Geared towards people who love spending time outdoors, this kit’s small size is deceiving. It contains almost any bandage imaginable.
Pro: The kit includes a glow stick, a poncho, and bandages for a spectrum of body parts.
Con: At 1.1 pounds, the kit isn’t heavy, but it might be hard to fit in a backpack.
3. PrepareMe America 4-Person Perfect Survival Kit
If you live in a disaster-prone region, you’ll want to buy this kit. It features all the supplies needed for four people to survive for three days, as well as a number of first aid items.
Pro: This kit comes with a hand crank AM/FM radio, food, water, and a large first aid kit.
Con: At over thirty pounds, this is definitely not a kit you’d take backpacking.
4. Adventure Medical Kits Ultralight and Watertight Medical Kit
The Adventure Medical Kit first aid kit caters to the lone ranger, comes in three sizes, and weighs around twelve ounces.
Pro: This kit has three waterproof barriers to keep your first aid supplies safe.
Con: Some customers report that the water-resistant zipper can make the kit difficult to open.
5. Lifeline Trail Light Dayhiker First Aid Kit
For lengthy bike rides or hikes in the woods, you can’t go wrong with Lifeline’s kit. Containing fifty-seven items to help with burns and wounds, it fits in a backpack or attaches to a bicycle.
Pro: You’ll barely notice any added weight—it weighs a mere 2.7 ounces.
Con: If you experience a sprain, strain, or fracture while hiking or biking, this kit won’t be much help.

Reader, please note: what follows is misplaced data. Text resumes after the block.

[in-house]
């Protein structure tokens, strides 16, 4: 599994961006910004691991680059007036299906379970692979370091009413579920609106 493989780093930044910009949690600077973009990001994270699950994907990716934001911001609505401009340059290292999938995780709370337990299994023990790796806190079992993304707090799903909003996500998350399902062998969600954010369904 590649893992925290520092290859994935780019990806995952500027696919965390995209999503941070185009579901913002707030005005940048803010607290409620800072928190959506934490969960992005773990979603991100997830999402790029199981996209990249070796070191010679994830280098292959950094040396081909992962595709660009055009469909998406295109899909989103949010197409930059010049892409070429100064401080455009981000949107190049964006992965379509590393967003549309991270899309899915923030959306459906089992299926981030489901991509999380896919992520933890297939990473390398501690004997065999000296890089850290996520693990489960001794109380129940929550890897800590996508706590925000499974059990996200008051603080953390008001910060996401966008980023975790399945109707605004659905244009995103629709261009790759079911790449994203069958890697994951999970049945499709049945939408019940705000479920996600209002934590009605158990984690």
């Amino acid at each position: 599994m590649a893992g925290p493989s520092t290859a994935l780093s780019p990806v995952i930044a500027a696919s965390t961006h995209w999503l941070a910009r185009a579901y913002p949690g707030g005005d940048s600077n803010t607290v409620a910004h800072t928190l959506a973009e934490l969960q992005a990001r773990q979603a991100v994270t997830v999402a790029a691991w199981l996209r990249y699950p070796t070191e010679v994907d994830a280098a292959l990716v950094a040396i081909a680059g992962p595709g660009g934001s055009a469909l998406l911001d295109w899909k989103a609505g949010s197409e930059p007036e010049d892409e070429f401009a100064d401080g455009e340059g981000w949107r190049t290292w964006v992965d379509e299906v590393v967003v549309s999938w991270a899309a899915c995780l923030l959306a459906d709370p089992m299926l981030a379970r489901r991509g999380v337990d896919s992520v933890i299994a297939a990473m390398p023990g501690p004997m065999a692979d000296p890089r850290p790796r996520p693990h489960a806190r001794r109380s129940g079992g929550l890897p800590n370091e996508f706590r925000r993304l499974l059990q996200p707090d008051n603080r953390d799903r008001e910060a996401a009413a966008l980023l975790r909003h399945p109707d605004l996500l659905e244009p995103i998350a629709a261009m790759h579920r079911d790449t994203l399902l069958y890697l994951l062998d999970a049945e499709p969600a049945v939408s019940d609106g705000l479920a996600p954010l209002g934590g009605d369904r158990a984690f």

6. The First Years American Red Cross Baby Healthcare Kit
If you have a kid, you’ll wonder how you ever left home without this kit. It meets every requirement for a young child who’s not feeling well.
Pro: The kit contains a nasal aspirator, digital thermometer, and medicine dropper.
Con: The product doesn’t include bandages or medicine, so you’ll need to supplement it with other first aid items.
7. Medibag Kid-Friendly First Aid Kit
This Medibag first aid kit truly serves the whole family. It contains 117 pieces, including kid-friendly bandages and stickers.
Pro: This kit helps you successfully distract kids as you treat wounded knees and elbows.
Con: The case is made of durable plastic, but it looks and feels like carrying a dress-up doctor’s kit.
8. JoJo Modern Pets First Aid Kit
If you own a kitten or a dog that likes to chew everything in sight—even sharp objects or potentially poisonous plants—purchase JoJo’s kit. It holds sixteen items essential to handling a pet emergency.
Pro: JoJo says you can use many of the items on humans, but read the directions before applying any of the ointments to a person’s skin.
Con: The kit says it’s meant for the outdoors, but its size might make it better as an at-home pet first aid kit.
9. Adventure Medical Kits Marine 300
If the water calls your name instead of the woods, give the Adventure Medical Marine 300 kit a look. It features products specific to sailing the seven seas.
Pro: You’ll quickly find the right medication with the kit’s clearly marked bags.
Con: The kit isn’t meant for a trip around the world. You’ll need to purchase additional supplies if you plan to head out for several days.
10. AAA Warrior Road Kit
This kit doesn’t have the most first aid items, but it will help get you back to civilization and an emergency room.
Pro: AAA’s kit contains a heavy-duty flashlight, jumper cables, and an air compressor.
Con: The kit is large and includes some basic first aid supplies, but it’s truly designed to save automobiles rather than humans. Complement it with a standard first aid kit to cover all your bases.
With the kits recommended and advice given here, you’ll be ready for any emergency. Scraped chins and sprained ankles have nothing on you thanks to your pre-made first aid kit.
*SafeWise has conducted impartial research to recommend products. This is not a guarantee. Each individual’s unique needs should be considered when deciding on chosen products.